March 05, 2014 - Discussion on whether or not to extend Oxford Superintendent Dr. William Skilling's contract to 2019 has been pushed back to the March 26 meeting, according to Board of Education President Colleen Schultz.
"We're not doing anything until the end of this month. We're going to do everybody's contracts, all the administrators' contracts," Schultz told this reporter.
Whether or not Skilling's contract should be extended now is a subject of debate given there's a potential for four new board members to be elected in November.
Schultz, who occupies one of those four seats, announced earlier this year that she has no plans to run again. The other three seats are occupied by Robert Martin, Kim Shumaker and Bill Keenist.
Martin could not be reached for comment.
Due to board policy, Shumaker declined to comment on Skilling's contract and yielded her comments to Keenist, the board's spokesman.
However, she did say she plans to seek re-election.
"When we moved here (from Howell in August 2008) we had the choice of any school district around. We looked at Clarkston, Lake Orion, Rochester and Oxford," Shumaker said. "We chose Oxford because they have so many opportunities for students and I likened it to one-stop shopping. When you have four children, their interests are very diverse, but in Oxford there truly is something for every student."
"I'm really impressed that they don't just focus on sports in Oxford, they focus on academics and they also focus on artistic outlets for kids," she continued. "For me, whether I have students in school or not, which I won't after this year, there is still a district full of kids who deserve those same types of opportunities and I just want to be apart of helping provide that."
Keenist did not indicate whether or not he'll seek re-election.
"I do believe it's incumbent upon every seated board member to make decisions that not only serve the best interest of our district today, but also most-favorably position our district for the future," he said. "Not unlike any public servant or elected government official, it's our duty as board members to make decisions during the entirety of our term that will best serve our constituents, in this case our students and teachers, in the present and for the future."
He was also asked if it was appropriate for possible outgoing board members to vote to extend the superintendent's contract or if it should be left in the hands of the next board?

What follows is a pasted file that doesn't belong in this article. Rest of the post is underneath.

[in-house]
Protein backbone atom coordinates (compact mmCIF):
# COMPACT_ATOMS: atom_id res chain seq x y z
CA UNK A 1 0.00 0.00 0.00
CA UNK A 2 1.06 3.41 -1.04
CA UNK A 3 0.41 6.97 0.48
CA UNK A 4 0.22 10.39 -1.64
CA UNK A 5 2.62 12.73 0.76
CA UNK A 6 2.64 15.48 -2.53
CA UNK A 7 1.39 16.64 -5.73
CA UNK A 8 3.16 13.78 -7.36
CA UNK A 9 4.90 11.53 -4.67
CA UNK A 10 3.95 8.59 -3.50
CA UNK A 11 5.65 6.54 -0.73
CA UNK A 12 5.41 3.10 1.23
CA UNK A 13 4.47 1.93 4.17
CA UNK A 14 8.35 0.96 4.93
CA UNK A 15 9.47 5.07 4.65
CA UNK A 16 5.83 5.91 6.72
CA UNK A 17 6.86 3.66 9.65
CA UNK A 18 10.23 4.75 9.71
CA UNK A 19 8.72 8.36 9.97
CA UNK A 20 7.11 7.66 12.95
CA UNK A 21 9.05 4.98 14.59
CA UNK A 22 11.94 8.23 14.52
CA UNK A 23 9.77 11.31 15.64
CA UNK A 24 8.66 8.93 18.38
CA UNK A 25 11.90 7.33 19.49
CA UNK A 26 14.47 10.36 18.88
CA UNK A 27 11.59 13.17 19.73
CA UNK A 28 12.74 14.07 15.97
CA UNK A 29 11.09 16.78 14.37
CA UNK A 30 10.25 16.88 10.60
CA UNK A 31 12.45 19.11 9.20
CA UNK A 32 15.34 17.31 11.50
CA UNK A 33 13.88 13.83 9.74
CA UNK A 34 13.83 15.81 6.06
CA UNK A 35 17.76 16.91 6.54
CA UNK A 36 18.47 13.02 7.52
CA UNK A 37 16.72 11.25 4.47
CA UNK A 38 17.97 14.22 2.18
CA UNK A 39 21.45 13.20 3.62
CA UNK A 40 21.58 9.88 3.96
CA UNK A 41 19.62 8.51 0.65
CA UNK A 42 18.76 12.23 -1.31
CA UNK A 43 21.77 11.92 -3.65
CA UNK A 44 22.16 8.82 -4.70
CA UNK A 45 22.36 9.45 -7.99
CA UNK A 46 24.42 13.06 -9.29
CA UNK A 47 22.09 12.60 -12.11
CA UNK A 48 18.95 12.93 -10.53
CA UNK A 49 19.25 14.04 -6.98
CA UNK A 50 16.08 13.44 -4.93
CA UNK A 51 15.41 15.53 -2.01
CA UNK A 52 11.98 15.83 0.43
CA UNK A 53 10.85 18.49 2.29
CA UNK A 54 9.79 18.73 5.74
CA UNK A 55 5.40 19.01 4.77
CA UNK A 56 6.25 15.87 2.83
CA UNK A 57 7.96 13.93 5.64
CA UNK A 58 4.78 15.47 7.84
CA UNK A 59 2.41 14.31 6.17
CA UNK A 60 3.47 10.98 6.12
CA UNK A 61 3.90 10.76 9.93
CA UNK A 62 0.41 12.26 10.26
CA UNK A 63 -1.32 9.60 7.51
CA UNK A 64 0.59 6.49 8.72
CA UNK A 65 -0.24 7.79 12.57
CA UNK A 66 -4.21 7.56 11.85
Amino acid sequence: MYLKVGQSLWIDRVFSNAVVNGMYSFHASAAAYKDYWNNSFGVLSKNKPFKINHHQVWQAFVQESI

"I believe experienced board members have a much better perspective on where a district has been, where it is today and where it needs to go tomorrow," Keenist added. "Our district is uniquely positioned for continued growth, especially in key academic areas, and while some current board members may not be seated in a couple years, it should not excuse them from an obligation to make decisions that would positively impact our district in the future."
However, some of the folks who posted messages to the Oxford Leader's Facebook page felt differently.
Former Communications Coordinator Linda Lewis "strongly disagreed" with the idea of extending Skilling's contract now as opposed to letting the next board make that decision.
"If the 2016 board members want to renew the contract, let them," Lewis wrote. "Extending the contract now only brings stability to one person when there are very competent professionals on staff who are implementing the initiatives and integrally involved in every partnership."
Another former employee LeeAnne Hicks warned to "beware of what people do on their way out the door."
"The new board is still free to fire Skilling if they see fit, but this new contract would leave the taxpayers paying him for nothing. Now, why would they do that?" she posted. "Common sense says let the new board renew if they will. Test scores and state ratings may be important to the next board. It almost seems criminal to set the public up in such a way."
"When a board member cannot or will not answer simple questions that should be easily found in the minutes of the board meetings, something stinks," Don Stevens said, referring to Schultz's quote in the Feb. 19 story "School board eyes extending Skilling's contract to 2019" where Schultz said she couldn't remember who brought the contract forward to be discussed.
"Ms. Schultz, (by) claiming not to be running again for the board, must know more than she is willing to let (on), for whatever reason, it just doesn't seem right," Stevens said. "I would hope that this issue would be tabled (until) after the election or at minimum, the truth be fully (disclosed) for all to know."
"No board should ever encumber future boards with a long-term contract," added Steven Allen. "Future boards can fire, but usually there is a golden parachute that the taxpayers get (stuck) paying for."
Board members Jim Reis and Dan D'Alessandro did not return phone calls seeking comment. Board Vice President Carol Mitchell declined comment until she returned from vacation.
The March 26 meeting will be held at Oxford Elementary, located at 107 Pontiac St. beginning at 6:30 p.m.
Trevor graduated with degrees in English and communications from Rochester College. He wrote for his college and LA View newspapers before joining The Clarkston News in May 2007.